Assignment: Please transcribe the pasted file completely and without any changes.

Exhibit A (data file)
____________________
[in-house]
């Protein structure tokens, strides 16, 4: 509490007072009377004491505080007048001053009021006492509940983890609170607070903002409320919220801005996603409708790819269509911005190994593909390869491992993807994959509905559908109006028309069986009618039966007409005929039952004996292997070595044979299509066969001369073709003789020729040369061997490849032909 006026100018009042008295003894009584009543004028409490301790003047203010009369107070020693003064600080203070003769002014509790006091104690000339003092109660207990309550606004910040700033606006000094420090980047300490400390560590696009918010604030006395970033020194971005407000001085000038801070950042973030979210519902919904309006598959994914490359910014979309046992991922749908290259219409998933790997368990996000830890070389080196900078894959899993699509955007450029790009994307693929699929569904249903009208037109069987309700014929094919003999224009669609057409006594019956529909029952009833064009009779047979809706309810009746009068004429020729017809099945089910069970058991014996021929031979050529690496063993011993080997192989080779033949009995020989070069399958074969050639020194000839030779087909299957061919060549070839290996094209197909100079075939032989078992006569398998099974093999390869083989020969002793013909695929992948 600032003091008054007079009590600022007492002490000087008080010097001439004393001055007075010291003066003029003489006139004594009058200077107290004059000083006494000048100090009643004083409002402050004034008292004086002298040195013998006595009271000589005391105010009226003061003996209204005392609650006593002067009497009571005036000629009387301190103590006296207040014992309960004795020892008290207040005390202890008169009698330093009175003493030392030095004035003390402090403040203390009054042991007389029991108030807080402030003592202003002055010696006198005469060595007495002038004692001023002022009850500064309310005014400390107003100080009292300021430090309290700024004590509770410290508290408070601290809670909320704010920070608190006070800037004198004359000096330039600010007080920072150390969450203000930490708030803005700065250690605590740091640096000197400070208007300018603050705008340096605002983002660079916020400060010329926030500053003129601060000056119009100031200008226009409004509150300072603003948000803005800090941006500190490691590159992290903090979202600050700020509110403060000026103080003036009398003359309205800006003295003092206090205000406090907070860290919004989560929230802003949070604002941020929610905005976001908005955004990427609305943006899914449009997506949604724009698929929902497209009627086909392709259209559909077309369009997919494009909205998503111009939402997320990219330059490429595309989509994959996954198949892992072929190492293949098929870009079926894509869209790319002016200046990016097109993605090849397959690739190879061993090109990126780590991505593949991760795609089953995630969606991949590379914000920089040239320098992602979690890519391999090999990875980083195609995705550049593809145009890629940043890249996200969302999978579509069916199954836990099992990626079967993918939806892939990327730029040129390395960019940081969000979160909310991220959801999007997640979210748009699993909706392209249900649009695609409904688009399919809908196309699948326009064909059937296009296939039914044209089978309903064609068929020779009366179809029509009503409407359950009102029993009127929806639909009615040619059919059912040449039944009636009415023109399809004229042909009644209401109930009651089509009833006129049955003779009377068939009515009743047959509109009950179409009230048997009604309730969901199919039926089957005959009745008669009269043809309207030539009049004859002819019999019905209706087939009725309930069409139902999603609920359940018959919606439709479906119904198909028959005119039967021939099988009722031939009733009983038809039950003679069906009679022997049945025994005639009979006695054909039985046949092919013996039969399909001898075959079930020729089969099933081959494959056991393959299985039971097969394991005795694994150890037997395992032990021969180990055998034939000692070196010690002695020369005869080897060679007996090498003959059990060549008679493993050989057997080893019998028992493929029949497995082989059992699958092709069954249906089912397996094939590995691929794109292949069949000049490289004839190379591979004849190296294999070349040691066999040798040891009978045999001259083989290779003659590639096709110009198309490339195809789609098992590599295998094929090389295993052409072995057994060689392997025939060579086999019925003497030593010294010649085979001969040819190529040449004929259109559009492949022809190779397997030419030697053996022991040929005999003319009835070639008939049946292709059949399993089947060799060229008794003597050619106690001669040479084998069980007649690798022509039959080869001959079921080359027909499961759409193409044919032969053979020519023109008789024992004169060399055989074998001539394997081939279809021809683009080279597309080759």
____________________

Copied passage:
[in-house]
């Protein structure tokens, strides 16, 4: 509490007072009377004491505080007048001053009021006492509940983890609170607070903002409320919220801005996603409708790819269509911005190994593909390869491992993807994959509905559908109006028309069986009618039966007409005929039952004996292997070595044979299509066969001369073709003789020729040369061997490849032909 006026100018009042008295003894009584009543004028409490301790003047203010009369107070020693003064600080203070003769002014509790006091104690000339003092109660207990309550606004910040700033606006000094420090980047300490400390560590696009918010604030006395970033020194971005407000001085000038801070950042973030979210519902919904309006598959994914490359910014979309046992991922749908290259219409998933790997368990996000830890070389080196900078894959899993699509955007450029790009994307693929699929569904249903009208037109069987309700014929094919003999224009669609057409006594019956529909029952009833064009009779047979809706309810009746009068004429020729017809099945089910069970058991014996021929031979050529690496063993011993080997192989080779033949009995020989070069399958074969050639020194000839030779087909299957061919060549070839290996094209197909100079075939032989078992006569398998099974093999390869083989020969002793013909695929992948 600032003091008054007079009590600022007492002490000087008080010097001439004393001055007075010291003066003029003489006139004594009058200077107290004059000083006494000048100090009643004083409002402050004034008292004086002298040195013998006595009271000589005391105010009226003061003996209204005392609650006593002067009497009571005036000629009387301190103590006296207040014992309960004795020892008290207040005390202890008169009698330093009175003493030392030095004035003390402090403040203390009054042991007389029991108030807080402030003592202003002055010696006198005469060595007495002038004692001023002022009850500064309310005014400390107003100080009292300021430090309290700024004590509770410290508290408070601290809670909320704010920070608190006070800037004198004359000096330039600010007080920072150390969450203000930490708030803005700065250690605590740091640096000197400070208007300018603050705008340096605002983002660079916020400060010329926030500053003129601060000056119009100031200008226009409004509150300072603003948000803005800090941006500190490691590159992290903090979202600050700020509110403060000026103080003036009398003359309205800006003295003092206090205000406090907070860290919004989560929230802003949070604002941020929610905005976001908005955004990427609305943006899914449009997506949604724009698929929902497209009627086909392709259209559909077309369009997919494009909205998503111009939402997320990219330059490429595309989509994959996954198949892992072929190492293949098929870009079926894509869209790319002016200046990016097109993605090849397959690739190879061993090109990126780590991505593949991760795609089953995630969606991949590379914000920089040239320098992602979690890519391999090999990875980083195609995705550049593809145009890629940043890249996200969302999978579509069916199954836990099992990626079967993918939806892939990327730029040129390395960019940081969000979160909310991220959801999007997640979210748009699993909706392209249900649009695609409904688009399919809908196309699948326009064909059937296009296939039914044209089978309903064609068929020779009366179809029509009503409407359950009102029993009127929806639909009615040619059919059912040449039944009636009415023109399809004229042909009644209401109930009651089509009833006129049955003779009377068939009515009743047959509109009950179409009230048997009604309730969901199919039926089957005959009745008669009269043809309207030539009049004859002819019999019905209706087939009725309930069409139902999603609920359940018959919606439709479906119904198909028959005119039967021939099988009722031939009733009983038809039950003679069906009679022997049945025994005639009979006695054909039985046949092919013996039969399909001898075959079930020729089969099933081959494959056991393959299985039971097969394991005795694994150890037997395992032990021969180990055998034939000692070196010690002695020369005869080897060679007996090498003959059990060549008679493993050989057997080893019998028992493929029949497995082989059992699958092709069954249906089912397996094939590995691929794109292949069949000049490289004839190379591979004849190296294999070349040691066999040798040891009978045999001259083989290779003659590639096709110009198309490339195809789609098992590599295998094929090389295993052409072995057994060689392997025939060579086999019925003497030593010294010649085979001969040819190529040449004929259109559009492949022809190779397997030419030697053996022991040929005999003319009835070639008939049946292709059949399993089947060799060229008794003597050619106690001669040479084998069980007649690798022509039959080869001959079921080359027909499961759409193409044919032969053979020519023109008789024992004169060399055989074998001539394997081939279809021809683009080279597309080759």